Minolta Maxxum 5xi 35mm film camera with a AF 35-70mm f3.5 lens

Back in the summer of 2015, after he passed, I found the camera and noticed the film canister through the little view window but decided to leave it alone and packed it back up. Over the Thanksgiving weekend I finally decided to take the camera and see if I could get the film developed and share the images with family despite a part of me wanting to leave the film in the camera yet again. 

My previous experience with film involved point and shoot cameras and disposable cameras which my dad would make sure I took with me when I was a kid for road trips and field trips (including shooting an entire roll of film at the Royal Tyrel Museum with my finger over the flash in grade 3 or 4).

I decided it would be best if I finished the roll of film in the camera as I could hear my dad in my ear saying 'what are you doing? Don't waste that film, finish it off'. We decided to go to the park to take a few landscape shots to fill up the roll. I could not wait to drop off the film.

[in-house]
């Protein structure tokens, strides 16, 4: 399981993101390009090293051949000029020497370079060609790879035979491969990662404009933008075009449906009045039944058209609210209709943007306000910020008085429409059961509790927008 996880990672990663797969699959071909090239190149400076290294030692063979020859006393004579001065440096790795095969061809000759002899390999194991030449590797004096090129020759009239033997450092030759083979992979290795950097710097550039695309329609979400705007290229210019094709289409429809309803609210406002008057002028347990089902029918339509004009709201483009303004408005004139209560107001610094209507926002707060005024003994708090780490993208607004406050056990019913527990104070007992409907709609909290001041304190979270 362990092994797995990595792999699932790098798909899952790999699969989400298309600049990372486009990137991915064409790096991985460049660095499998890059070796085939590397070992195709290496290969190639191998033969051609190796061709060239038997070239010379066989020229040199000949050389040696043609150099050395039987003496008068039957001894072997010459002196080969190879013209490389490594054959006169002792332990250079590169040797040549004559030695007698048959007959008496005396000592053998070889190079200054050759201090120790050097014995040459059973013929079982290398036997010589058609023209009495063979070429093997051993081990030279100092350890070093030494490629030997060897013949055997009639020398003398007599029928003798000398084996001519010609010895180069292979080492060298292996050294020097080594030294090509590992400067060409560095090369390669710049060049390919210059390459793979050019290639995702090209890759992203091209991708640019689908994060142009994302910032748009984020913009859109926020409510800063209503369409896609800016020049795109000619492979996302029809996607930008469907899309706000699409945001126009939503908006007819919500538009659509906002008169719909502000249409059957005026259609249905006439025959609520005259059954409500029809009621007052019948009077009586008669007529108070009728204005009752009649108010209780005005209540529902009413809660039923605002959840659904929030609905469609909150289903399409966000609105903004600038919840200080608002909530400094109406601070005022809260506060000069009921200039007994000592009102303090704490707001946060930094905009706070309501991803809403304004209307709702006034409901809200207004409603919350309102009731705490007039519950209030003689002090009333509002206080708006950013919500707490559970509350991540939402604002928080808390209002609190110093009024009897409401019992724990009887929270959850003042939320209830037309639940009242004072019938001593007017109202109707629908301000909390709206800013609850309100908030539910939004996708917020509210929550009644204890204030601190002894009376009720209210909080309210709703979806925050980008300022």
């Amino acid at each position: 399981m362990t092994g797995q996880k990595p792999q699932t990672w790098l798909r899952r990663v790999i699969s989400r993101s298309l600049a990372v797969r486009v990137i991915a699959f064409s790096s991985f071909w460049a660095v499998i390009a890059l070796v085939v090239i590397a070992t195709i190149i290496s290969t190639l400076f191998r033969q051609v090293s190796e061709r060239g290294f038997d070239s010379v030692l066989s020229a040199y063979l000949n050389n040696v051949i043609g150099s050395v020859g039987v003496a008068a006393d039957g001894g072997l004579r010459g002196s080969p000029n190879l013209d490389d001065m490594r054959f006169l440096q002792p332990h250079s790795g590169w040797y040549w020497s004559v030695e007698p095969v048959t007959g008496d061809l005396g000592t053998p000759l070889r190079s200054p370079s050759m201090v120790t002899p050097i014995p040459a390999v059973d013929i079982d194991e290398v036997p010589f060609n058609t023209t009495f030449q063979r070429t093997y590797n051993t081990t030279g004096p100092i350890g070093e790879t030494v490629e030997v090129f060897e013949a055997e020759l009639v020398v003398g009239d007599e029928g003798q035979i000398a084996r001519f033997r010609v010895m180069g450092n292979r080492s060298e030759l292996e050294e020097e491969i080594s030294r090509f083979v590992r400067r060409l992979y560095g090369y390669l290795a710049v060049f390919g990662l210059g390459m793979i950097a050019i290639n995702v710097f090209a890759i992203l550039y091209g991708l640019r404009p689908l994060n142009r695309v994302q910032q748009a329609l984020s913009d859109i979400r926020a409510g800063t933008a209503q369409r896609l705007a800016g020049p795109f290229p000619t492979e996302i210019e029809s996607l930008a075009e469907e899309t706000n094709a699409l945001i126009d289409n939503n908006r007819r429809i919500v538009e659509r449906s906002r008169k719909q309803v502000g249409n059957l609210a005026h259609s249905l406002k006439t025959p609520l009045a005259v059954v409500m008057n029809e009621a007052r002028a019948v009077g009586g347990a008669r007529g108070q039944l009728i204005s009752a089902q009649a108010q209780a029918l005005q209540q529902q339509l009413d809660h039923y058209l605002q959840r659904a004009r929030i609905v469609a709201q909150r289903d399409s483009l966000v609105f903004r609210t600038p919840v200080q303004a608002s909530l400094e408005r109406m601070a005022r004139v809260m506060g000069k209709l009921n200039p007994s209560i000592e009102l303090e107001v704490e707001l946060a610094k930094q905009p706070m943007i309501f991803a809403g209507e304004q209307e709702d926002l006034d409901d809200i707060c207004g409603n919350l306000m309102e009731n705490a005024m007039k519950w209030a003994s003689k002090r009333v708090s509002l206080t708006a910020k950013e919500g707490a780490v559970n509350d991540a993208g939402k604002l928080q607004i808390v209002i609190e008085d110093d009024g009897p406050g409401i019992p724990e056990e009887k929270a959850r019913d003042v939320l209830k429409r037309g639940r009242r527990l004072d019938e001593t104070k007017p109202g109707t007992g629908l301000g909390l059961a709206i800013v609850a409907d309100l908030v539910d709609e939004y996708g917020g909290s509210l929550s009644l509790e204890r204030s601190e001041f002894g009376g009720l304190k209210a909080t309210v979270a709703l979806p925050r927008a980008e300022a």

The back of the Minolta Maxxium 5xi - no LCD screen to check your histogram or composition

On Thursday afternoon I dropped off the roll of film at the local London Drugs photo lab, one of only a few places to process film I was told. The wait between Thursday afternoon and Friday afternoon at 4:00pm was surprisingly exciting. In a world where we want and get things instantly it was refreshingly satisfying to slow things down and have to wait. As it turned out, I had to wait another day as a film processor at the photo lab went down and needed repairs. The extra wait did nothing to curtail the excitement. 

There it is, the highly anticipated roll of film - sixteen of those twenty four exposures are a complete mystery